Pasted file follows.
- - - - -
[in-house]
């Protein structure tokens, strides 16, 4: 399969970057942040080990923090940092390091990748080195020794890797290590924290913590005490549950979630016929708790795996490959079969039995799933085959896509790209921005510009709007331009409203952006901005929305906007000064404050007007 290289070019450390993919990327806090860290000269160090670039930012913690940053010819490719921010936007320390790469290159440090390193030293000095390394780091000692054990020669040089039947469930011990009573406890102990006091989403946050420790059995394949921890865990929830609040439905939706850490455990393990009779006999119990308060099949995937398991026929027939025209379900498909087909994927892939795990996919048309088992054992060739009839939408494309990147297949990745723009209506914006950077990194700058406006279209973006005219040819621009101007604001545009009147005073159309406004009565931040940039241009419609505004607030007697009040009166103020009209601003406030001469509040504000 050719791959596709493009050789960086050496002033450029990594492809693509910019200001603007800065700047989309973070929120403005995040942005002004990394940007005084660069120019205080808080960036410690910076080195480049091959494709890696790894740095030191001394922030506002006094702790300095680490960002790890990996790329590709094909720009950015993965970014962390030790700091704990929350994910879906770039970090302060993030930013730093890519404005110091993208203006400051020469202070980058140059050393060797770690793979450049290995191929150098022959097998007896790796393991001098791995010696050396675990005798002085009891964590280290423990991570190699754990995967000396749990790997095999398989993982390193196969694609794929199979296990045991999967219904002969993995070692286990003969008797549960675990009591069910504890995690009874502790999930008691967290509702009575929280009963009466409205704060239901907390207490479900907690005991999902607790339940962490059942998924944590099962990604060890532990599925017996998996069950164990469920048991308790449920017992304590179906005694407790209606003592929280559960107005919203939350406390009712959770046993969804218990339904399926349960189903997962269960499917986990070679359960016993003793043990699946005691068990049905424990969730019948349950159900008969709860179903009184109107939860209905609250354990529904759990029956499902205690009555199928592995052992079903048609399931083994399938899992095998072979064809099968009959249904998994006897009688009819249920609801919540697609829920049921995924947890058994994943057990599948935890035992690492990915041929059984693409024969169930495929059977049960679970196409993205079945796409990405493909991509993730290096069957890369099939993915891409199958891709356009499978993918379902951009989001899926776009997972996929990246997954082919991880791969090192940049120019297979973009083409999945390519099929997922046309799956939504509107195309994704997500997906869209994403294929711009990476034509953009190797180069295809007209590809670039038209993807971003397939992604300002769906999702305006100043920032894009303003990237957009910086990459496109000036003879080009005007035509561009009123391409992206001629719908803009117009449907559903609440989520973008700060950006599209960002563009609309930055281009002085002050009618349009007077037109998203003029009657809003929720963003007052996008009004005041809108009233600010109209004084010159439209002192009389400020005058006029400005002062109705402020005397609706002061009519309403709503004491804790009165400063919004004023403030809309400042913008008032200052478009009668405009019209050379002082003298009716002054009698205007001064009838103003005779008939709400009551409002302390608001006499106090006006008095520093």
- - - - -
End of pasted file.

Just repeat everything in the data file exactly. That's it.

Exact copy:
[in-house]
């Protein structure tokens, strides 16, 4: 399969970057942040080990923090940092390091990748080195020794890797290590924290913590005490549950979630016929708790795996490959079969039995799933085959896509790209921005510009709007331009409203952006901005929305906007000064404050007007 290289070019450390993919990327806090860290000269160090670039930012913690940053010819490719921010936007320390790469290159440090390193030293000095390394780091000692054990020669040089039947469930011990009573406890102990006091989403946050420790059995394949921890865990929830609040439905939706850490455990393990009779006999119990308060099949995937398991026929027939025209379900498909087909994927892939795990996919048309088992054992060739009839939408494309990147297949990745723009209506914006950077990194700058406006279209973006005219040819621009101007604001545009009147005073159309406004009565931040940039241009419609505004607030007697009040009166103020009209601003406030001469509040504000 050719791959596709493009050789960086050496002033450029990594492809693509910019200001603007800065700047989309973070929120403005995040942005002004990394940007005084660069120019205080808080960036410690910076080195480049091959494709890696790894740095030191001394922030506002006094702790300095680490960002790890990996790329590709094909720009950015993965970014962390030790700091704990929350994910879906770039970090302060993030930013730093890519404005110091993208203006400051020469202070980058140059050393060797770690793979450049290995191929150098022959097998007896790796393991001098791995010696050396675990005798002085009891964590280290423990991570190699754990995967000396749990790997095999398989993982390193196969694609794929199979296990045991999967219904002969993995070692286990003969008797549960675990009591069910504890995690009874502790999930008691967290509702009575929280009963009466409205704060239901907390207490479900907690005991999902607790339940962490059942998924944590099962990604060890532990599925017996998996069950164990469920048991308790449920017992304590179906005694407790209606003592929280559960107005919203939350406390009712959770046993969804218990339904399926349960189903997962269960499917986990070679359960016993003793043990699946005691068990049905424990969730019948349950159900008969709860179903009184109107939860209905609250354990529904759990029956499902205690009555199928592995052992079903048609399931083994399938899992095998072979064809099968009959249904998994006897009688009819249920609801919540697609829920049921995924947890058994994943057990599948935890035992690492990915041929059984693409024969169930495929059977049960679970196409993205079945796409990405493909991509993730290096069957890369099939993915891409199958891709356009499978993918379902951009989001899926776009997972996929990246997954082919991880791969090192940049120019297979973009083409999945390519099929997922046309799956939504509107195309994704997500997906869209994403294929711009990476034509953009190797180069295809007209590809670039038209993807971003397939992604300002769906999702305006100043920032894009303003990237957009910086990459496109000036003879080009005007035509561009009123391409992206001629719908803009117009449907559903609440989520973008700060950006599209960002563009609309930055281009002085002050009618349009007077037109998203003029009657809003929720963003007052996008009004005041809108009233600010109209004084010159439209002192009389400020005058006029400005002062109705402020005397609706002061009519309403709503004491804790009165400063919004004023403030809309400042913008008032200052478009009668405009019209050379002082003298009716002054009698205007001064009838103003005779008939709400009551409002302390608001006499106090006006008095520093």